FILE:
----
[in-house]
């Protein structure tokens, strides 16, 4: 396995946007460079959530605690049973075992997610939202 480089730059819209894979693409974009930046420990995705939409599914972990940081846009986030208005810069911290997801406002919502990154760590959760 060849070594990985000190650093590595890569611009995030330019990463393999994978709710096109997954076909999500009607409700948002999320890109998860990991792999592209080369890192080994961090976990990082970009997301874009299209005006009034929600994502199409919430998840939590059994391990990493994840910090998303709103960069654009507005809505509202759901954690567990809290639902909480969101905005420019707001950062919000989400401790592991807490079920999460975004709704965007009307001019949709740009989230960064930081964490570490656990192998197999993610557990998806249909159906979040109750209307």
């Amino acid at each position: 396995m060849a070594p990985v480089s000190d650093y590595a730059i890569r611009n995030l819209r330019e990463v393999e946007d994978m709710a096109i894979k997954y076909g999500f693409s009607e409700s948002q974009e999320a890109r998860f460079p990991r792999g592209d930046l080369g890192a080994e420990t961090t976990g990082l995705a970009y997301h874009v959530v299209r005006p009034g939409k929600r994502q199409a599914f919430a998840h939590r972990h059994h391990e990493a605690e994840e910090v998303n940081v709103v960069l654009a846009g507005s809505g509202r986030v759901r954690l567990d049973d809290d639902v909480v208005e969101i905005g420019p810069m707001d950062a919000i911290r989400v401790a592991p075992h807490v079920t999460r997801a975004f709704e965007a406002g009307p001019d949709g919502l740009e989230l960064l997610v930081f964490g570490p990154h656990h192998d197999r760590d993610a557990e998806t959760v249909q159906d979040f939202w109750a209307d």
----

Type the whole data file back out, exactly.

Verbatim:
[in-house]
């Protein structure tokens, strides 16, 4: 396995946007460079959530605690049973075992997610939202 480089730059819209894979693409974009930046420990995705939409599914972990940081846009986030208005810069911290997801406002919502990154760590959760 060849070594990985000190650093590595890569611009995030330019990463393999994978709710096109997954076909999500009607409700948002999320890109998860990991792999592209080369890192080994961090976990990082970009997301874009299209005006009034929600994502199409919430998840939590059994391990990493994840910090998303709103960069654009507005809505509202759901954690567990809290639902909480969101905005420019707001950062919000989400401790592991807490079920999460975004709704965007009307001019949709740009989230960064930081964490570490656990192998197999993610557990998806249909159906979040109750209307």
């Amino acid at each position: 396995m060849a070594p990985v480089s000190d650093y590595a730059i890569r611009n995030l819209r330019e990463v393999e946007d994978m709710a096109i894979k997954y076909g999500f693409s009607e409700s948002q974009e999320a890109r998860f460079p990991r792999g592209d930046l080369g890192a080994e420990t961090t976990g990082l995705a970009y997301h874009v959530v299209r005006p009034g939409k929600r994502q199409a599914f919430a998840h939590r972990h059994h391990e990493a605690e994840e910090v998303n940081v709103v960069l654009a846009g507005s809505g509202r986030v759901r954690l567990d049973d809290d639902v909480v208005e969101i905005g420019p810069m707001d950062a919000i911290r989400v401790a592991p075992h807490v079920t999460r997801a975004f709704e965007a406002g009307p001019d949709g919502l740009e989230l960064l997610v930081f964490g570490p990154h656990h192998d197999r760590d993610a557990e998806t959760v249909q159906d979040f939202w109750a209307d």